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Stranded Fossil Fuel Reserves and Firm Value


Christina Atanasova*


Eduardo Schwartz†

October 2019


Do capital markets reflect the possibility that fossil fuel reserves may become “stranded assets”

in the transition to a low carbon economy. This paper examines the relation between oil firms’

value and their developed and undeveloped reserves. Using a sample of 770 international oil

firms for the period 1999 to 2018, we document that firm value increases with the growth of

developed oil reserves but decreases with the growth of undeveloped reserves. The negative

effect of undeveloped reserves is almost seven times stronger. Unlike developed, undeveloped

oil reserves require a major expenditure before they can be extracted. Our evidence is

consistent with markets penalizing future investment in undeveloped reserves growth due to

climate policy risk. When we decompose oil firms’ asset volatility into systematic and

idiosyncratic components, we find that systematic risk (asset betas) increases with the growth

in undeveloped reserves. Idiosyncratic risk is not affected by changes in oil reserves. This

finding is not consistent with undeveloped reserves being real options and instead it supports

the notion that firm value is affected by the systematic climate change risk. Our results remain

robust when we control for firms’ diversification of oil reserve location and the large drop in oil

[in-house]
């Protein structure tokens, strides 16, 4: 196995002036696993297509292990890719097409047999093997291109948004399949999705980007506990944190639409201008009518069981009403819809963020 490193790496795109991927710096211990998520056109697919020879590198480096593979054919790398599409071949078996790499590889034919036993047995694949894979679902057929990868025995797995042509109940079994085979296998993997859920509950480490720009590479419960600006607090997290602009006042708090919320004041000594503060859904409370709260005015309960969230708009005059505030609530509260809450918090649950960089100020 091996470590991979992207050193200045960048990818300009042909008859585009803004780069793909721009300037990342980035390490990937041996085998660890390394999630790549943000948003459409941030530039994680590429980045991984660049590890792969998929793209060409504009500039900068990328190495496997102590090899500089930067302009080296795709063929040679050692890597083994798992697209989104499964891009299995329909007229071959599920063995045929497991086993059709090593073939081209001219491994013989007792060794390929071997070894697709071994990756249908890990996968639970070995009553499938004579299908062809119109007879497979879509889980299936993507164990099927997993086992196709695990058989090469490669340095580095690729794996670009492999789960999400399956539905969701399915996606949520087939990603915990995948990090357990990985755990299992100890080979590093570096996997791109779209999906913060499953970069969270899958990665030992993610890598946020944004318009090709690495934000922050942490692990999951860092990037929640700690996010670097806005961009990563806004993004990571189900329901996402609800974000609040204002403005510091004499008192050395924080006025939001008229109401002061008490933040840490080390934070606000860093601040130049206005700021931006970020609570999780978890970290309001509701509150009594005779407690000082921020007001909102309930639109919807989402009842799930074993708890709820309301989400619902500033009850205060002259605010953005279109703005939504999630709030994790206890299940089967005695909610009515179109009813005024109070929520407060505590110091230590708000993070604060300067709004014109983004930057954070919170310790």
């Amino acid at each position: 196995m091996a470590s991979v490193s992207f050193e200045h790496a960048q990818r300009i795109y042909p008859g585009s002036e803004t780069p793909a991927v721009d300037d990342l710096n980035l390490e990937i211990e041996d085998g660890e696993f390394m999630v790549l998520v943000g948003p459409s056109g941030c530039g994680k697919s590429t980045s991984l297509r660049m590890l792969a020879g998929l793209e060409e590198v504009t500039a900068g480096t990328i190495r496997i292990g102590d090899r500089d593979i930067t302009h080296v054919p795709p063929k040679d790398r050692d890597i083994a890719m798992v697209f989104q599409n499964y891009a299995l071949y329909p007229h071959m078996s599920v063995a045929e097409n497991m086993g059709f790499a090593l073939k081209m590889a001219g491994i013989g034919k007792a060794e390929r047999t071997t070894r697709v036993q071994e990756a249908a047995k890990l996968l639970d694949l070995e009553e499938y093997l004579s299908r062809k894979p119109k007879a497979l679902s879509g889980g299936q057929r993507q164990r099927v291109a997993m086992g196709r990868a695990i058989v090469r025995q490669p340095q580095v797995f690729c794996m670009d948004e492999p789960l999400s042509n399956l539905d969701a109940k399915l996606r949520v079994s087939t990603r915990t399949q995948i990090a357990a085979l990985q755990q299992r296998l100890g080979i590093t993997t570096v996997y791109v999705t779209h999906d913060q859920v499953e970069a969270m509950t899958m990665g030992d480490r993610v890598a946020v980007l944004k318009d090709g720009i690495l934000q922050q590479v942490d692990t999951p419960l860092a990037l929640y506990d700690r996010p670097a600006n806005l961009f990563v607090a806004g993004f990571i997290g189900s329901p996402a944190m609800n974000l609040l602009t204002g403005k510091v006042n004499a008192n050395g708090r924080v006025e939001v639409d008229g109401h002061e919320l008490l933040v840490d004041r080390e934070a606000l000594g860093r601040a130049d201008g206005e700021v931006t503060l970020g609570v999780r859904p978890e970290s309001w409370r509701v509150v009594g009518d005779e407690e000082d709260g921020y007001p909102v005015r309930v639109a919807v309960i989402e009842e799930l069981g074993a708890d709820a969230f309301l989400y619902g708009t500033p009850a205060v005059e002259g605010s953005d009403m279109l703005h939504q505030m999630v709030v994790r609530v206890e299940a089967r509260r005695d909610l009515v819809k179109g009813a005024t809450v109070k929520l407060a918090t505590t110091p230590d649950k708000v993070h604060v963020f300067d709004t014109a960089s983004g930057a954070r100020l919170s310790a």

prices in recent years.

Keywords: Climate change, stranded assets, undeveloped reserves, systematic risk, firm value.

JEL classification: G2, Q3, Q5

* Atanasova: Beedie School of Business, Simon Fraser University. E-mail:

† Schwartz: Beedie School of Business, Simon Fraser University; Anderson Graduate School of Management, UCLA

and NBER. E-mail:

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“.... according to Carbon Tracker, a think-tank, more than half the money the big oil companies

plan to spend on new fields would be worthless in a world that halved emissions by 2030.” The

Economist, September 21st, 2019

“Stranded assets” are assets at risk of becoming obsolete from unanticipated or premature

write-offs due to regulatory or environmental changes. In this paper, we examine whether the

valuation of fossil fuel firms is affected by the risk that their reserves will become stranded in

the transition to a low-carbon economy. This possibility could cause considerable losses for

investors and other stakeholders of these firms thus highlighting the importance of pricing

climate change risks.

We focus on oil firms and their reserves as the markets for oil firms’ equities and crude

oil and many oil products are very liquid, whereas the markets for coal and coal firms’ equities

are more fragmented and less liquid, with the markets for natural gas in-between. Using a

sample of 770 international oil firms for the period 1999 to 2018, we analyze the effect of

“stranded assets” risk of developed vs undeveloped reserves on firm value. There is a distinction

between developed and undeveloped proved oil reserves1. The former are reserves which can be

extracted from existing wells while the latter are classified as reserves from new wells on

undrilled acreage or existing wells where a relatively major expenditure is required for


Prior evidence suggests that investors are already considering climate change risks as

relevant. For example, Krueger, Sautner and Starks, (2019) document that larger long-term,

and environmental, social and governance (ESG)-oriented investors actively manage their

1 The U.S. Securities and Exchange Commission (SEC) uses the term “proved reserves” for oil and gas and “proven